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ACA May Mean Healthier Young Adults, Study Suggests

WEDNESDAY, June 18, 2014 (HealthDay News) -- A popular provision of the Affordable Care Act that allows young adults to stay on a parent's health insurance plan up to age 26 may be good for their health and financial security, a new study suggests. The study was published as a research letter in the June 18 issue of the Journal of the American Medical Association.

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Text Message Program Seems Effective for Smoking Cessation

WEDNESDAY, June 18, 2014 (HealthDay News) -- An automated, personalized, and interactive mobile health program, Text2Quit, seems to be effective for promoting smoking cessation, according to a study published online June 5 in the American Journal of Preventive Medicine.

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Depressed Patients Perceive Worse Hand Functioning

WEDNESDAY, June 18, 2014 (HealthDay News) -- Patients with depression or catastrophization perceive worse hand function before and after treatment for atraumatic hand/wrist conditions, according to a study published in the May 21 issue of The Journal of Bone & Joint Surgery.

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Tips Offered for Finding Buyer for Medical Practice

TUESDAY, June 17, 2014 (HealthDay News) -- Suggestions are provided for finding a buyer for a medical practice in an article published online June 10 in Medical Economics.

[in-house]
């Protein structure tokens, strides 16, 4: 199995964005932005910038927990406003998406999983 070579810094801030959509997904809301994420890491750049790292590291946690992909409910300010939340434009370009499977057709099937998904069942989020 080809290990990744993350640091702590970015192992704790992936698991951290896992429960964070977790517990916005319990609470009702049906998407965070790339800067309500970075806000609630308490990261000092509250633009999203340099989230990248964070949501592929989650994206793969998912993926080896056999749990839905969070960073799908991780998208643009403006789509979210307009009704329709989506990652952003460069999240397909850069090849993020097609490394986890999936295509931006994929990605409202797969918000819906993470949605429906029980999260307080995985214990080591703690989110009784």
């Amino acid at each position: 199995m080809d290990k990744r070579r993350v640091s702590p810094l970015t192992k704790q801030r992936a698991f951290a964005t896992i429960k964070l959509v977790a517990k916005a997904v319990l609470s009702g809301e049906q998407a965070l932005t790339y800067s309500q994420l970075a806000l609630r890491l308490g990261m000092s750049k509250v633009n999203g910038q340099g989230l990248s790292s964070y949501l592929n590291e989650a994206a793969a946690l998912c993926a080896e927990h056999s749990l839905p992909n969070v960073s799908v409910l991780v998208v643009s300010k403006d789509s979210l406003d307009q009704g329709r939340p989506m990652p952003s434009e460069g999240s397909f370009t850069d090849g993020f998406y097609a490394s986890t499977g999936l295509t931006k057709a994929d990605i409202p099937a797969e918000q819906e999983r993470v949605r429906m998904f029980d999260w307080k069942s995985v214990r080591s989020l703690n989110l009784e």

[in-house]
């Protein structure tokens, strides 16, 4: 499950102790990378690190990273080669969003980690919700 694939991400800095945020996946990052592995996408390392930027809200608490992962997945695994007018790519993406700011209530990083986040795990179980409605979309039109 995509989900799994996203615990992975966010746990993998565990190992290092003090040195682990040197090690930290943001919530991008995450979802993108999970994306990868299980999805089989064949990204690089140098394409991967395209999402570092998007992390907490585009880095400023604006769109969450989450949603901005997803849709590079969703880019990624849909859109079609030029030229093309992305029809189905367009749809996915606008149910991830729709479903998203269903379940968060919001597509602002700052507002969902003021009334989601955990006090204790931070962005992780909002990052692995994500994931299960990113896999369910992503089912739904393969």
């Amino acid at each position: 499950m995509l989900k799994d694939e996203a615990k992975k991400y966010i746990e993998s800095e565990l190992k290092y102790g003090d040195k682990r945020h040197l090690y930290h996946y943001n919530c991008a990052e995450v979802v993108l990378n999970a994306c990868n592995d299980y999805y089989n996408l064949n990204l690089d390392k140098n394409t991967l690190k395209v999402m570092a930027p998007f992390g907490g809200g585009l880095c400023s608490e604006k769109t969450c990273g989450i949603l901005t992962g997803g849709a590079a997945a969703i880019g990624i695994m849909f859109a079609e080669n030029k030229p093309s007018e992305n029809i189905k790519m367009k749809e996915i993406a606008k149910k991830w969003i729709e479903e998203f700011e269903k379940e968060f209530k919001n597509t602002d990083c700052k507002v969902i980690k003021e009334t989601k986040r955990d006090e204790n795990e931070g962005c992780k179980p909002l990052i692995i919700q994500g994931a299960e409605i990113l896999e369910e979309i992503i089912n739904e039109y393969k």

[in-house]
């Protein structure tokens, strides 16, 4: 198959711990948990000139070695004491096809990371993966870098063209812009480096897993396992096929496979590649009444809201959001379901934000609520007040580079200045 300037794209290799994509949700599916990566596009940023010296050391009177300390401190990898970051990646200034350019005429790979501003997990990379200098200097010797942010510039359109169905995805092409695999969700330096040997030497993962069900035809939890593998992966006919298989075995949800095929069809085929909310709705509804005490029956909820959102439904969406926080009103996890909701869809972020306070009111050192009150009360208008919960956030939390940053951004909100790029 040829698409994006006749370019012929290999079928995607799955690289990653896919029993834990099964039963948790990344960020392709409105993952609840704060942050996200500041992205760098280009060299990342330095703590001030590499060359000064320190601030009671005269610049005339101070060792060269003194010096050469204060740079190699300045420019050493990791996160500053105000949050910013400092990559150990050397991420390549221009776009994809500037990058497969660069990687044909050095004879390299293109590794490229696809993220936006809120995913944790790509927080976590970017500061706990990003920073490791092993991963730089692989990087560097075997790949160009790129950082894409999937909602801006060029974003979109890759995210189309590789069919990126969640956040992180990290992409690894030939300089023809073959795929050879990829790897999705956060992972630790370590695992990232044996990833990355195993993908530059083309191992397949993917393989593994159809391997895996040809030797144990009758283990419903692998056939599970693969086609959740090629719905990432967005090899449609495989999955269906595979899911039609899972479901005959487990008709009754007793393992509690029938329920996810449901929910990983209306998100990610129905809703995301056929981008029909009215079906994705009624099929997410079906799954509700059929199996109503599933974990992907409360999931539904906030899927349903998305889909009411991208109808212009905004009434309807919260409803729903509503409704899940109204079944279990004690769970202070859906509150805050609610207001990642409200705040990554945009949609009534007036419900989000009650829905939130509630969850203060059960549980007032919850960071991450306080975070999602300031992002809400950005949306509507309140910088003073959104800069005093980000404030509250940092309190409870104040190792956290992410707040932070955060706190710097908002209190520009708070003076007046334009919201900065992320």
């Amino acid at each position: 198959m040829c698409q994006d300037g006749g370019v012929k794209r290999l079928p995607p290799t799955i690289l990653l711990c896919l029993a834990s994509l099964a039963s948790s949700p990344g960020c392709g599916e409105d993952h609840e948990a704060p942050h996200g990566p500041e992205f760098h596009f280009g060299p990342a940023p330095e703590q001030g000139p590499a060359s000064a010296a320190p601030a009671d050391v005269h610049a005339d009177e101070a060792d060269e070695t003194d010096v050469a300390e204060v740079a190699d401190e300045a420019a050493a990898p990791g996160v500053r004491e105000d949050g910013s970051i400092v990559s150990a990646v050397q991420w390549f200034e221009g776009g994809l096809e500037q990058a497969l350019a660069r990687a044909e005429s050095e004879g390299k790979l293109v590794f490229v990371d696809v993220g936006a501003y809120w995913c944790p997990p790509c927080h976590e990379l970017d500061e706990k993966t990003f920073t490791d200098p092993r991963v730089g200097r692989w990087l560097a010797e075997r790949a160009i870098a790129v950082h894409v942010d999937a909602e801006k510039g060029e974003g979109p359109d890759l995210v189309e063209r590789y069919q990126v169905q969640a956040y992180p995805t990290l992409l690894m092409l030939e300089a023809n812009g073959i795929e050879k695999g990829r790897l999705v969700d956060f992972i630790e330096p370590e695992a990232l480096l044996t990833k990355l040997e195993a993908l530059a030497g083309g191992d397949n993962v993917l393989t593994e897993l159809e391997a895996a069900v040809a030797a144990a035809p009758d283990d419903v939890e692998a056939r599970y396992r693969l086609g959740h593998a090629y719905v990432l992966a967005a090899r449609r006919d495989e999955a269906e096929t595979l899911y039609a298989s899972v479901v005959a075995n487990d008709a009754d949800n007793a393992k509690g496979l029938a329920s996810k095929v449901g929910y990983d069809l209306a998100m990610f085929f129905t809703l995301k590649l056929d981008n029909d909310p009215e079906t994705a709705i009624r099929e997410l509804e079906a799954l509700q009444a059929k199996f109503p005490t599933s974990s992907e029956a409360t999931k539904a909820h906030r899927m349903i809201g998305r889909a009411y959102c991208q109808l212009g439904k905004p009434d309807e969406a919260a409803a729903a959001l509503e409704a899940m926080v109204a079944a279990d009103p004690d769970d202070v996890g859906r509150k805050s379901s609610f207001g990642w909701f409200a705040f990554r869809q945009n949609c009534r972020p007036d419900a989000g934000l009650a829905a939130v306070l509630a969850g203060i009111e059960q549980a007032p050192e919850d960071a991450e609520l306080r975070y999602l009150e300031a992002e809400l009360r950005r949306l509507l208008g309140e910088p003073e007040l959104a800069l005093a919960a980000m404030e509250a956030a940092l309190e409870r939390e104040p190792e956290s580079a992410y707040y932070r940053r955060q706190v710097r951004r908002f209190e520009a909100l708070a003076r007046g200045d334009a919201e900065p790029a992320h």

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U.S. Health Care System Ranked Last Again: Report

MONDAY, June 16, 2014 (HealthDay News) -- The United States' health system once again comes in last when compared to 10 other rich nations, according to the latest Commonwealth Fund report on the issue.

Health Highlights: June 16, 2014
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Clinicians Often Fail to Empathize After Adverse Event

MONDAY, June 16, 2014 (HealthDay News) -- The health care industry is recognizing the benefits of prompt and transparent physician communication with patients and families about bad outcomes, according to an article published June 10 in Medical Economics.

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Physician Leadership, Ownership Dominates ACOs

MONDAY, June 16, 2014 (HealthDay News) -- Physicians are playing strong leadership and ownership roles in accountable care organizations (ACOs), according to research published in the June issue of Health Affairs.

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Depressive Symptoms Tied to Incident T2DM in Black Women

MONDAY, June 16, 2014 (HealthDay News) -- Among African-American women, depressive symptoms and antidepressant use are associated with incident type 2 diabetes, according to a study published online June 5 in Diabetes Care.

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HHS Inspector General Finds Big Problem With Medicare Coding